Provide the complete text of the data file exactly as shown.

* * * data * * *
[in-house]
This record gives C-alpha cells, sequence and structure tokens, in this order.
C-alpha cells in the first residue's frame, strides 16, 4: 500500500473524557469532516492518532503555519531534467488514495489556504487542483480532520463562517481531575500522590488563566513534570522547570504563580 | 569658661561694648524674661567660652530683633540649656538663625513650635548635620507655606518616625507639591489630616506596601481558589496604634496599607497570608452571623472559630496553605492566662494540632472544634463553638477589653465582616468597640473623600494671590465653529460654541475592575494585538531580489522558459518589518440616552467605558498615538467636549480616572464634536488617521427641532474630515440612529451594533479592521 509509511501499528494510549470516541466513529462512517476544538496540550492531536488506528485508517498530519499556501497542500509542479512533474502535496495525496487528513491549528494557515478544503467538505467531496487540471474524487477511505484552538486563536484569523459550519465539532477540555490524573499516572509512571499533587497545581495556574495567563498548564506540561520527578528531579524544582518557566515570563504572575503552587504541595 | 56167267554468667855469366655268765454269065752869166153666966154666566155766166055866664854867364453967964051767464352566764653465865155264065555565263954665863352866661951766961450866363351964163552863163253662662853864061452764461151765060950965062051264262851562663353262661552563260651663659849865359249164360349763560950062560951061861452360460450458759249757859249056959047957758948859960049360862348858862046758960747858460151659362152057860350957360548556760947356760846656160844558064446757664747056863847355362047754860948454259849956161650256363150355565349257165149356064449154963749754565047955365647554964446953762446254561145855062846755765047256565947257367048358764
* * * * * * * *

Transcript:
[in-house]
This record gives C-alpha cells, sequence and structure tokens, in this order.
C-alpha cells in the first residue's frame, strides 16, 4: 500500500473524557469532516492518532503555519531534467488514495489556504487542483480532520463562517481531575500522590488563566513534570522547570504563580 | 569658661561694648524674661567660652530683633540649656538663625513650635548635620507655606518616625507639591489630616506596601481558589496604634496599607497570608452571623472559630496553605492566662494540632472544634463553638477589653465582616468597640473623600494671590465653529460654541475592575494585538531580489522558459518589518440616552467605558498615538467636549480616572464634536488617521427641532474630515440612529451594533479592521 509509511501499528494510549470516541466513529462512517476544538496540550492531536488506528485508517498530519499556501497542500509542479512533474502535496495525496487528513491549528494557515478544503467538505467531496487540471474524487477511505484552538486563536484569523459550519465539532477540555490524573499516572509512571499533587497545581495556574495567563498548564506540561520527578528531579524544582518557566515570563504572575503552587504541595 | 56167267554468667855469366655268765454269065752869166153666966154666566155766166055866664854867364453967964051767464352566764653465865155264065555565263954665863352866661951766961450866363351964163552863163253662662853864061452764461151765060950965062051264262851562663353262661552563260651663659849865359249164360349763560950062560951061861452360460450458759249757859249056959047957758948859960049360862348858862046758960747858460151659362152057860350957360548556760947356760846656160844558064446757664747056863847355362047754860948454259849956161650256363150355565349257165149356064449154963749754565047955365647554964446953762446254561145855062846755765047256565947257367048358764